Thursday, December 30, 2010

A Voice that Tells the Truth

A couple of years ago Rolling Stone magazine published their list of the 100 greatest singers of all time. There is much to quibble about with their list, not the least of which is the exclusion of Linda Ronstadt, who clearly should be in the top 10—if not the top 3—but my opinion on that has nothing to do with preaching…clearly.

Their top 10 (remember, this is Rolling Stone) includes some amazing voices:

#10 James Brown
#9 Stevie Wonder
#8 Otis Redding
#7 (I’ll get to that one in a minute)
#6 Marvin Gaye
#5 John Lennon
#4 Sam Cooke
#3 Elvis Presley
#2 Ray Charles
#1 Aretha Franklin

Those are all great singers; they have fine voices and it is a pleasure to listen to them.

So what about #7? It’s Bob Dylan. Bob Dylan, according to Rolling Stone, is the seventh greatest singer of all time. The problem with that, of course, is that Bob Dylan can’t sing and he never could, by which I mean that he does not have a technically sound or physically powerful voice.

I was struck, though, by what Bono (singer for the band U2) said about Dylan’s singing:

When Sam Cooke played Dylan for the young Bobby Womack, Womack said he didn't understand it. Cooke explained that from now on, it's not going to be about how pretty the voice is. It's going to be about believing that the voice is telling the truth.

A preacher’s voice might or might not be pretty.

A preacher’s voice might or might not be powerful.

But people have to believe that the preacher’s voice is telling the truth because the preacher is trying with all she is and has to tell the truth.

So preach like Dylan….

Wednesday, December 29, 2010

The Lord Spoke

From Annie Dillard, quoting something she had read in Hasidism: “Rebbe Shmelke of Nickolsburg, it was told, never really heard his teacher, the Maggid of Mezritch, finish a thought because as soon as the latter would say ‘and the Lord spoke,’ Shmelke would begin shouting in wonderment, ‘The Lord spoke, the Lord spoke,’ and continue shouting until he had to be carried from the room” (The Writing Life, p. 35).

Shouldn’t we preachers be similarly overwhelmed over the fact that the Lord spoke?

Shouldn’t we be so overwhelmed that it is hard to move past our state of being overwhelmed and on to a posture of preaching?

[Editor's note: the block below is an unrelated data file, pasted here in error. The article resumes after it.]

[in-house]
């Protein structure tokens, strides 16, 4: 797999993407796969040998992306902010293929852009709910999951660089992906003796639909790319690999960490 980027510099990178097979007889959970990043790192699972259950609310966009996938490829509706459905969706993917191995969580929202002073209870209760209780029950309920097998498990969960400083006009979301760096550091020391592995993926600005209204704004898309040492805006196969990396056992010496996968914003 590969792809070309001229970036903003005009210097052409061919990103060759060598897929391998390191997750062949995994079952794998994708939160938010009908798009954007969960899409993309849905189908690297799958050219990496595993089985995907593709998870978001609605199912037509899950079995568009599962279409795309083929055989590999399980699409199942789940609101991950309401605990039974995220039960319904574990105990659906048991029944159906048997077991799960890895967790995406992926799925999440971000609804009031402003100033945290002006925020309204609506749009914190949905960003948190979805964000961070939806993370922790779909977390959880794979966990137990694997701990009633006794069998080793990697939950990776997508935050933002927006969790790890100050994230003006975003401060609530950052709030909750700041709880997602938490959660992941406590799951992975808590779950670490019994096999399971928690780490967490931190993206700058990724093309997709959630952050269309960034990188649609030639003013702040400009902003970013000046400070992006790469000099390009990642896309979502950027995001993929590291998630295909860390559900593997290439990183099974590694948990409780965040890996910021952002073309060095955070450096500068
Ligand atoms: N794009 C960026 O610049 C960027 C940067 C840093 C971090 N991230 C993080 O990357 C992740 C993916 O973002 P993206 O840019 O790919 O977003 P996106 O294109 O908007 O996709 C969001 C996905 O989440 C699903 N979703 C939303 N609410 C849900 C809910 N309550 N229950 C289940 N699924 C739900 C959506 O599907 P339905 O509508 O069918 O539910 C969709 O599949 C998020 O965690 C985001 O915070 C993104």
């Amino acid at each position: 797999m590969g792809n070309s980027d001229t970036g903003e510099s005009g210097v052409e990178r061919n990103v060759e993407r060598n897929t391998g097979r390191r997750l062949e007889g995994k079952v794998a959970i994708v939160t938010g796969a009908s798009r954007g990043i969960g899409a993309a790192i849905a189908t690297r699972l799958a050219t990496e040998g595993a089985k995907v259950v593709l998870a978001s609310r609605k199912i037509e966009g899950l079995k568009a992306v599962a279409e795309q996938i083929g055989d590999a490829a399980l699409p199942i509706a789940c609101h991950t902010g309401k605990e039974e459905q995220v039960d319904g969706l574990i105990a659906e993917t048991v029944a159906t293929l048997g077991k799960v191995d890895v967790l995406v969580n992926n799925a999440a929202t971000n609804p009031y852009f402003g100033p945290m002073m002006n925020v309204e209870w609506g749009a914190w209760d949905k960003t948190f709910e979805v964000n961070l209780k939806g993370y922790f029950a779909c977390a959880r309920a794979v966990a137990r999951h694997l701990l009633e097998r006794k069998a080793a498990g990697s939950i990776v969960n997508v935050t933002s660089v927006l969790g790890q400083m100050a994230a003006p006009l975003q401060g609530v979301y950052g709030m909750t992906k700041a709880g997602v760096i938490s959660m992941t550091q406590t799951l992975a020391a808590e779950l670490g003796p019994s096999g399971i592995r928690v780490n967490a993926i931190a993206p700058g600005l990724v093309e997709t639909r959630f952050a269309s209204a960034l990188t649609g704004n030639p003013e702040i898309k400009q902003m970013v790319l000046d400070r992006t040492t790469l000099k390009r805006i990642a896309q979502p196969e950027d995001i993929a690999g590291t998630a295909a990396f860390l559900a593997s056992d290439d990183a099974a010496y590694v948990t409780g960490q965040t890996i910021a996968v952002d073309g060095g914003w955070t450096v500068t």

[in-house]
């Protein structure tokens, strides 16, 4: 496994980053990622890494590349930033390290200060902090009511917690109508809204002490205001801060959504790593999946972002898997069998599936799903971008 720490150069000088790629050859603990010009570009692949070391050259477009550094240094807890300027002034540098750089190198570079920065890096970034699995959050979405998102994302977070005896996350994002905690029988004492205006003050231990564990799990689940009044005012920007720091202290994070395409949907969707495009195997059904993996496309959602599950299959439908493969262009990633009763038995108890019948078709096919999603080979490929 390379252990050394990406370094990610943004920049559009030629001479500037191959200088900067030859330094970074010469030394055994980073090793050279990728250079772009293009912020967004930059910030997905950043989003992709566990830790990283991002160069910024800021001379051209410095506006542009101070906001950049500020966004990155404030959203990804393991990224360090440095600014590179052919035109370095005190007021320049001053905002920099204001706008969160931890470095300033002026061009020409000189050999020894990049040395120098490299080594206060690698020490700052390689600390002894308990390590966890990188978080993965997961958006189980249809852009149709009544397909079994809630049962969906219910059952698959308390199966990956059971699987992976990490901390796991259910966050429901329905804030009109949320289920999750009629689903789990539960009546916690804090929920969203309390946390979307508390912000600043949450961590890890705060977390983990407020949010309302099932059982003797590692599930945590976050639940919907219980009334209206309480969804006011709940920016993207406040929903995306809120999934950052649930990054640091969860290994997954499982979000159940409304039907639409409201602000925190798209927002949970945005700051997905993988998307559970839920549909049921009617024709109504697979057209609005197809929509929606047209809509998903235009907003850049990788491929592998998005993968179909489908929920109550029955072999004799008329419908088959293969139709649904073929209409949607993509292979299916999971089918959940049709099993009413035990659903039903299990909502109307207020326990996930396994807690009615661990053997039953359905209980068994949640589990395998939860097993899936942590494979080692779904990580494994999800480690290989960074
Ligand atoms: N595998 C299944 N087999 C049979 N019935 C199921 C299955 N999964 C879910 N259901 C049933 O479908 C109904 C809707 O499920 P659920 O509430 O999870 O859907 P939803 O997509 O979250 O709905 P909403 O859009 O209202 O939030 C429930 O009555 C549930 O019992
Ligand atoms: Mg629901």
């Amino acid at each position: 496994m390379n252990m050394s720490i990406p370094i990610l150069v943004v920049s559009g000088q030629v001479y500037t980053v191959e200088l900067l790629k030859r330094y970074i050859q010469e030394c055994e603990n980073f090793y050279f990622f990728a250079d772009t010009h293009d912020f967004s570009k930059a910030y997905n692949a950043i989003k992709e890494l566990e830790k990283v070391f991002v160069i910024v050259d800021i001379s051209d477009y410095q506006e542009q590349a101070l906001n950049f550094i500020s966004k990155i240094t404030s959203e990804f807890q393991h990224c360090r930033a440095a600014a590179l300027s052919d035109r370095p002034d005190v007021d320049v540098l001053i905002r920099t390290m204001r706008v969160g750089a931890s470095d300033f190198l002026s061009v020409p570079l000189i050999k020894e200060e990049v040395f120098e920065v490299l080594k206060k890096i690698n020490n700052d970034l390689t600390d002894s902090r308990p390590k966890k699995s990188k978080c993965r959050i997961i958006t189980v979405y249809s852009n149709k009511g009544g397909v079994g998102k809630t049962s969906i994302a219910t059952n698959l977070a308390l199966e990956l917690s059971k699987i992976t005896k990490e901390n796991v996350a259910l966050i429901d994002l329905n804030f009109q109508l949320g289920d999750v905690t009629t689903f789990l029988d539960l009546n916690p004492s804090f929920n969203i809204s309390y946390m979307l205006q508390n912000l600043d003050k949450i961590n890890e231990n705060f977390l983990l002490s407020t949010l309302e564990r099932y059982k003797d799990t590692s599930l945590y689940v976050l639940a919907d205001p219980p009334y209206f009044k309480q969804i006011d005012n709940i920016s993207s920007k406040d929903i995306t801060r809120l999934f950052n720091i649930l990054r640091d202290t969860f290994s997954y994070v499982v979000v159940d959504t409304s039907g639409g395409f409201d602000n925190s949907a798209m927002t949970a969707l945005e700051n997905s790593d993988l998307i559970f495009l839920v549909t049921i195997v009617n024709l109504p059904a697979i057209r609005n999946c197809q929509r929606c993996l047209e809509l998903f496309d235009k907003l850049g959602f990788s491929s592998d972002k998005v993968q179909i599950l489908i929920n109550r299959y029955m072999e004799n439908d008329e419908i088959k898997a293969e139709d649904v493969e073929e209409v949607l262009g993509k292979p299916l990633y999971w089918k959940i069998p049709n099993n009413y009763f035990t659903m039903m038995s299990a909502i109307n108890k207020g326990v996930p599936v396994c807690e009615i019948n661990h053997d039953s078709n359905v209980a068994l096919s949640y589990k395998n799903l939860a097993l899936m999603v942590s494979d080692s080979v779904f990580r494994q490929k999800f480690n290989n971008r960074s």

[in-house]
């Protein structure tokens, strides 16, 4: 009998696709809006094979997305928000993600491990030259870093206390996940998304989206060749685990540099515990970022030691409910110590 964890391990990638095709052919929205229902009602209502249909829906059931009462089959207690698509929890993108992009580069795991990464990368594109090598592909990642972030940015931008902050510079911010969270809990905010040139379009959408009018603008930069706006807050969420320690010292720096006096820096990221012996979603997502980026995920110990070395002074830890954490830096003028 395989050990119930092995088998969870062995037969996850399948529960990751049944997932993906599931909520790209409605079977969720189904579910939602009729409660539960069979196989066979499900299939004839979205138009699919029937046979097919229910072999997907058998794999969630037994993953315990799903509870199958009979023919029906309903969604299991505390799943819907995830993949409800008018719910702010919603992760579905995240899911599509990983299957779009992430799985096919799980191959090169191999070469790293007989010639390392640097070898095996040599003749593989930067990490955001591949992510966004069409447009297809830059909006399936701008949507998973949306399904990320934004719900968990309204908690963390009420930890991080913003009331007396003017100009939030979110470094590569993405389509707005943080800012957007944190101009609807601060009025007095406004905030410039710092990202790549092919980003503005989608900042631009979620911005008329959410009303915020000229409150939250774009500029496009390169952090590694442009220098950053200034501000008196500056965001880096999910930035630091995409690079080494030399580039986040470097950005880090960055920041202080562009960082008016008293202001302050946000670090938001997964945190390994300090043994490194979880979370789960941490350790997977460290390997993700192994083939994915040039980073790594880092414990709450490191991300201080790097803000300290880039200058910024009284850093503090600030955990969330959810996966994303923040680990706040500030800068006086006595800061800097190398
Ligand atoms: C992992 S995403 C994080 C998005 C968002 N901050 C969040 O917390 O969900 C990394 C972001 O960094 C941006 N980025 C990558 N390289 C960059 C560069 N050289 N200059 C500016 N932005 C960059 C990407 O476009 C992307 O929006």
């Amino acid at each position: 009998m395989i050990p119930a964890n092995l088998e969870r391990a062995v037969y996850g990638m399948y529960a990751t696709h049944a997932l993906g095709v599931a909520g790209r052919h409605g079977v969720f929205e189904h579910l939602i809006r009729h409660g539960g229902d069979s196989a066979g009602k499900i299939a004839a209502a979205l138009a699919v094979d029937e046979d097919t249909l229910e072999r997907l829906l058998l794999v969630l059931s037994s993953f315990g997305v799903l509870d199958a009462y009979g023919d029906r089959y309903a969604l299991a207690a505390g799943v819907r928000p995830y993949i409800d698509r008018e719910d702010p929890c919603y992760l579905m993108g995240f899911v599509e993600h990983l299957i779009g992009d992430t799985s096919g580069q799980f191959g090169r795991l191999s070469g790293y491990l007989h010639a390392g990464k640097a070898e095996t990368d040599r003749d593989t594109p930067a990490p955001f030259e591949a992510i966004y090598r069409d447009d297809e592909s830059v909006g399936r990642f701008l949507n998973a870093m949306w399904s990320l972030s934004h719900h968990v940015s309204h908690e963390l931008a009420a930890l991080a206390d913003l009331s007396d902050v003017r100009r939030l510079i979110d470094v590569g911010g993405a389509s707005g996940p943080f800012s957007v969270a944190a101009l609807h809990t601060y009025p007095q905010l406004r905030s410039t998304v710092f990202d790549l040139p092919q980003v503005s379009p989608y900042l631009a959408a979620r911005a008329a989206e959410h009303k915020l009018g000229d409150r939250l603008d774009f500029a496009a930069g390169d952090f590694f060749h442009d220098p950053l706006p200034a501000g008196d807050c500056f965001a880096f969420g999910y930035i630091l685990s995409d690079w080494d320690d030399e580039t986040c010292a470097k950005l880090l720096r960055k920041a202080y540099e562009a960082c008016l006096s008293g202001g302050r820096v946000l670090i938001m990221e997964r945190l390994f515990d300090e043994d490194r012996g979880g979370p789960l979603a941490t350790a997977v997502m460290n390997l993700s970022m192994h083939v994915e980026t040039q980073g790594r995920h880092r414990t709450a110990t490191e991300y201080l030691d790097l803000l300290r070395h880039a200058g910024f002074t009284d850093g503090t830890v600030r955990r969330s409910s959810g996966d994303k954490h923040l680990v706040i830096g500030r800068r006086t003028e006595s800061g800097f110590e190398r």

Shouldn’t we wonder if we are ready to preach if we are not in the midst of our preparation and our delivery continually overwhelmed to know that the Lord spoke?

Tuesday, December 28, 2010

Being Careful

Sometimes I wonder if I am too careful in my preaching and I wonder if other preachers wonder the same thing.

The thing is, though, that I really, really, really don’t want to say something in a sermon—an address in which I presume to speak for Almighty God—unless I can be as sure as possible that it is a right and proper thing to say.

When I’m studying a text in preparation for preaching, various ideas and interpretations and possibilities come to me and, once they come to me, I check them out as best I can. As I construct the sermon and make decisions about what to leave in and what to leave out, I ask myself how sure I am that something I am thinking about saying is true and therefore worthy of the sermon.

How do I test its truth?

The first question I ask of it is, “Does it accord with the best understanding of what Scripture says at which I can, through diligent prayer and study, arrive at this moment?”

The second—and I believe even more important—question is, “Does it accord with the life and teachings of Jesus Christ?”

If I can answer “Yes” to both questions, then I’m good to go.

If I have to answer “No” to either question, then I’m stopped in my tracks.

By applying those tests I’ve had to leave out a lot of crowd-pleasing stuff that would have been lots of fun to say.

Still, it seems to me wise to err on the side of caution lest I be found to be misrepresenting God and the Good News of Jesus Christ…

Monday, December 27, 2010


Preaching seems to me to be at its core a presumptuous undertaking—at least if I really believe that preaching is what I claim to believe it is.

If preaching is just making a speech or sharing my opinions or delivering an address or offering an entertainment or getting up in front of people and saying something, then it is not so presumptuous. After all, I have things to say and I have the ability to say them; if I can find a venue in which to get up and say it, then more power to me. Such activity may well be filled with presumption born of ego—I presume that you care about and want to hear what I am saying—but any human being can be possessed of such ego and thus of such presumption.

But preaching is, I claim to believe, much more than speech-making or opinion-sharing or address-delivering or entertainment-offering; preaching is, I claim to believe, the proclaiming of God’s word by a human being—in my case, me—to other human beings.

I claim that in my preaching, then, I am serving as a spokesperson for God Almighty.

How presumptuous is it for me to claim that God wants me to speak for God?

How presumptuous is it for me to claim that God lets me know what I am to say for God?

How presumptuous is it for me to claim that God forgives me for what I say for God?

How presumptuous…

This Preaching Thing

I have been involved in this preaching thing since I was thirteen years old which means that I’ve been at it for almost forty years now.

It strikes me as an awe-inspiring and odd thing on which to spend one’s time and to which to dedicate one’s life.

So, the purpose of this new blog is to provide an avenue through which I can reflect on what this preaching thing means—or at least on what it means to me.

I hope you will--whether you are one who preaches sermons, one who listens to sermons, or one who avoids sermons--participate in the conversation.